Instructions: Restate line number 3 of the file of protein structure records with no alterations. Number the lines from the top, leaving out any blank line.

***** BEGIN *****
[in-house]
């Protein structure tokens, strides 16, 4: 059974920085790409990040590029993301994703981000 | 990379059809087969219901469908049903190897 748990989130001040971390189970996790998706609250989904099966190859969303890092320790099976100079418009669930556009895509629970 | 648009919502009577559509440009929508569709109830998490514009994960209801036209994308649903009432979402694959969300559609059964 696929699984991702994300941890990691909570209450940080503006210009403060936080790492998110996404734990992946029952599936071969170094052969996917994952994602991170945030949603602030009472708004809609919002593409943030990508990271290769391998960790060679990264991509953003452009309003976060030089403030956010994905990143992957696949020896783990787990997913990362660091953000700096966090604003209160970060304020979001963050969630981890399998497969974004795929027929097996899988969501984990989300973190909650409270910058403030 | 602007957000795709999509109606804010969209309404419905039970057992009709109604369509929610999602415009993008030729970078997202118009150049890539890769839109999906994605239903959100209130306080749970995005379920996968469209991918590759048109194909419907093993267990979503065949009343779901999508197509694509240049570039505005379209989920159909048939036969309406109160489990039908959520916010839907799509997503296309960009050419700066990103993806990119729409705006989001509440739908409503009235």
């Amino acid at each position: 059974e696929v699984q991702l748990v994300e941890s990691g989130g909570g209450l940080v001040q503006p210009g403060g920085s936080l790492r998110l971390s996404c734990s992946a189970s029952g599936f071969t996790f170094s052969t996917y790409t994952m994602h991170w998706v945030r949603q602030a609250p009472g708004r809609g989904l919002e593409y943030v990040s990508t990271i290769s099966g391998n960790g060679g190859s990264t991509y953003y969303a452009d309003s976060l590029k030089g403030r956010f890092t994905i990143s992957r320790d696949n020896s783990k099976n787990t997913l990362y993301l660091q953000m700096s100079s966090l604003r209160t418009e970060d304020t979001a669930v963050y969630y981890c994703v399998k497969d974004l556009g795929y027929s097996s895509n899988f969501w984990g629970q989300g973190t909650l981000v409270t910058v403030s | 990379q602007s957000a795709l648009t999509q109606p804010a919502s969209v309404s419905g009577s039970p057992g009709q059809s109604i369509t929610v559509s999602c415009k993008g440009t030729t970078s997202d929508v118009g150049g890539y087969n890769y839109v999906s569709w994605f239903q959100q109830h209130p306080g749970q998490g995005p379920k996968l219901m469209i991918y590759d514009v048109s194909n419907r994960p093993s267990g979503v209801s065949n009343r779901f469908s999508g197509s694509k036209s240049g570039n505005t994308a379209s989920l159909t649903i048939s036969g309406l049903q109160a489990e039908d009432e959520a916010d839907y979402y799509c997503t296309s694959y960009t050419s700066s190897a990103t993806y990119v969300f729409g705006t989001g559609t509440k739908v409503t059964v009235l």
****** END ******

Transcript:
């Amino acid at each position: 059974e696929v699984q991702l748990v994300e941890s990691g989130g909570g209450l940080v001040q503006p210009g403060g920085s936080l790492r998110l971390s996404c734990s992946a189970s029952g599936f071969t996790f170094s052969t996917y790409t994952m994602h991170w998706v945030r949603q602030a609250p009472g708004r809609g989904l919002e593409y943030v990040s990508t990271i290769s099966g391998n960790g060679g190859s990264t991509y953003y969303a452009d309003s976060l590029k030089g403030r956010f890092t994905i990143s992957r320790d696949n020896s783990k099976n787990t997913l990362y993301l660091q953000m700096s100079s966090l604003r209160t418009e970060d304020t979001a669930v963050y969630y981890c994703v399998k497969d974004l556009g795929y027929s097996s895509n899988f969501w984990g629970q989300g973190t909650l981000v409270t910058v403030s | 990379q602007s957000a795709l648009t999509q109606p804010a919502s969209v309404s419905g009577s039970p057992g009709q059809s109604i369509t929610v559509s999602c415009k993008g440009t030729t970078s997202d929508v118009g150049g890539y087969n890769y839109v999906s569709w994605f239903q959100q109830h209130p306080g749970q998490g995005p379920k996968l219901m469209i991918y590759d514009v048109s194909n419907r994960p093993s267990g979503v209801s065949n009343r779901f469908s999508g197509s694509k036209s240049g570039n505005t994308a379209s989920l159909t649903i048939s036969g309406l049903q109160a489990e039908d009432e959520a916010d839907y979402y799509c997503t296309s694959y960009t050419s700066s190897a990103t993806y990119v969300f729409g705006t989001g559609t509440k739908v409503t059964v009235l």